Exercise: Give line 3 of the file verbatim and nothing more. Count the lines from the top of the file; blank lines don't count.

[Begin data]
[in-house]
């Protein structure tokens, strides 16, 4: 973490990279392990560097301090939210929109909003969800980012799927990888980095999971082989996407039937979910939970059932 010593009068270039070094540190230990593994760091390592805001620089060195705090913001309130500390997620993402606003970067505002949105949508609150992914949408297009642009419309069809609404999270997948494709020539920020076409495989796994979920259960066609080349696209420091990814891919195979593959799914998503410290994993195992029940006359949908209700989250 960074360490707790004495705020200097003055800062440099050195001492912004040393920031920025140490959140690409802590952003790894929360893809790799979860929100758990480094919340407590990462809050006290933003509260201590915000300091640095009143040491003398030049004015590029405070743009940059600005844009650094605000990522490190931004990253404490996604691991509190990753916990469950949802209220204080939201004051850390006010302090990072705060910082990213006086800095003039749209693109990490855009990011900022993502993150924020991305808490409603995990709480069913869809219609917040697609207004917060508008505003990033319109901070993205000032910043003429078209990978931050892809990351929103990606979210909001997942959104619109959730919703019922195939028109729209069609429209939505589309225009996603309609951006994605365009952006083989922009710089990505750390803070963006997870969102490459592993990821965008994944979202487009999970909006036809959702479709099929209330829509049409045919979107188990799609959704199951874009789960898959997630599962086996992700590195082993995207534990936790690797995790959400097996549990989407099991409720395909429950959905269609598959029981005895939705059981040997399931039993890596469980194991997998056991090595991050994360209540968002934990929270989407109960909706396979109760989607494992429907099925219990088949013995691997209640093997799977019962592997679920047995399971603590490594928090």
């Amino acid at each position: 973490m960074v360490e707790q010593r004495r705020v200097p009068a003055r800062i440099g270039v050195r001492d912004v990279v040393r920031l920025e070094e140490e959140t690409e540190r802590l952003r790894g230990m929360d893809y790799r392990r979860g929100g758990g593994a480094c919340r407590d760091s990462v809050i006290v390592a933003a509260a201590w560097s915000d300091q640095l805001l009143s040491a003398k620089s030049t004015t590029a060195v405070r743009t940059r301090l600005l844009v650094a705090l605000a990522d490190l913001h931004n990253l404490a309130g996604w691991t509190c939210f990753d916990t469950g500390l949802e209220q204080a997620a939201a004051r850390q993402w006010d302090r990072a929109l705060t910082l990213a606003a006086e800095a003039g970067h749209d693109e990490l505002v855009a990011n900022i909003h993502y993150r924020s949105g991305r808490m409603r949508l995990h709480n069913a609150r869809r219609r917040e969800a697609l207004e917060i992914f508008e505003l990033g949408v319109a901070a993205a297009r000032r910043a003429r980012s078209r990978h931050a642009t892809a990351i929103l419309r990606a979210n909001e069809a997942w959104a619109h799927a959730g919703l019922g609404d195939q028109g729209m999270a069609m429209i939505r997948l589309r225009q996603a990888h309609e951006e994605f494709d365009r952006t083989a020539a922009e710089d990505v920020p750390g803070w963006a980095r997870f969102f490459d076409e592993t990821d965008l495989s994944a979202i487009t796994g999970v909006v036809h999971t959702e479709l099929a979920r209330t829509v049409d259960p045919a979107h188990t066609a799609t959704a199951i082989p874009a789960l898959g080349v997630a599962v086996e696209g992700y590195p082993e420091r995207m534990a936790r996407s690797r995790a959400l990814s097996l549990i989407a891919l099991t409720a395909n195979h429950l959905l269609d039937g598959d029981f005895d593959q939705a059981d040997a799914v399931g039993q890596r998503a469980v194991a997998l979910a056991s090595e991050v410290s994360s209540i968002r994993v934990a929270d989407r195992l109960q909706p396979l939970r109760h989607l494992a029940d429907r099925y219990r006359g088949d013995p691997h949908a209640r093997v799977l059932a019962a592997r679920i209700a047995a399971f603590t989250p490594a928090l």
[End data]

């Amino acid at each position: 973490m960074v360490e707790q010593r004495r705020v200097p009068a003055r800062i440099g270039v050195r001492d912004v990279v040393r920031l920025e070094e140490e959140t690409e540190r802590l952003r790894g230990m929360d893809y790799r392990r979860g929100g758990g593994a480094c919340r407590d760091s990462v809050i006290v390592a933003a509260a201590w560097s915000d300091q640095l805001l009143s040491a003398k620089s030049t004015t590029a060195v405070r743009t940059r301090l600005l844009v650094a705090l605000a990522d490190l913001h931004n990253l404490a309130g996604w691991t509190c939210f990753d916990t469950g500390l949802e209220q204080a997620a939201a004051r850390q993402w006010d302090r990072a929109l705060t910082l990213a606003a006086e800095a003039g970067h749209d693109e990490l505002v855009a990011n900022i909003h993502y993150r924020s949105g991305r808490m409603r949508l995990h709480n069913a609150r869809r219609r917040e969800a697609l207004e917060i992914f508008e505003l990033g949408v319109a901070a993205a297009r000032r910043a003429r980012s078209r990978h931050a642009t892809a990351i929103l419309r990606a979210n909001e069809a997942w959104a619109h799927a959730g919703l019922g609404d195939q028109g729209m999270a069609m429209i939505r997948l589309r225009q996603a990888h309609e951006e994605f494709d365009r952006t083989a020539a922009e710089d990505v920020p750390g803070w963006a980095r997870f969102f490459d076409e592993t990821d965008l495989s994944a979202i487009t796994g999970v909006v036809h999971t959702e479709l099929a979920r209330t829509v049409d259960p045919a979107h188990t066609a799609t959704a199951i082989p874009a789960l898959g080349v997630a599962v086996e696209g992700y590195p082993e420091r995207m534990a936790r996407s690797r995790a959400l990814s097996l549990i989407a891919l099991t409720a395909n195979h429950l959905l269609d039937g598959d029981f005895d593959q939705a059981d040997a799914v399931g039993q890596r998503a469980v194991a997998l979910a056991s090595e991050v410290s994360s209540i968002r994993v934990a929270d989407r195992l109960q909706p396979l939970r109760h989607l494992a029940d429907r099925y219990r006359g088949d013995p691997h949908a209640r093997v799977l059932a019962a592997r679920i209700a047995a399971f603590t989250p490594a928090l």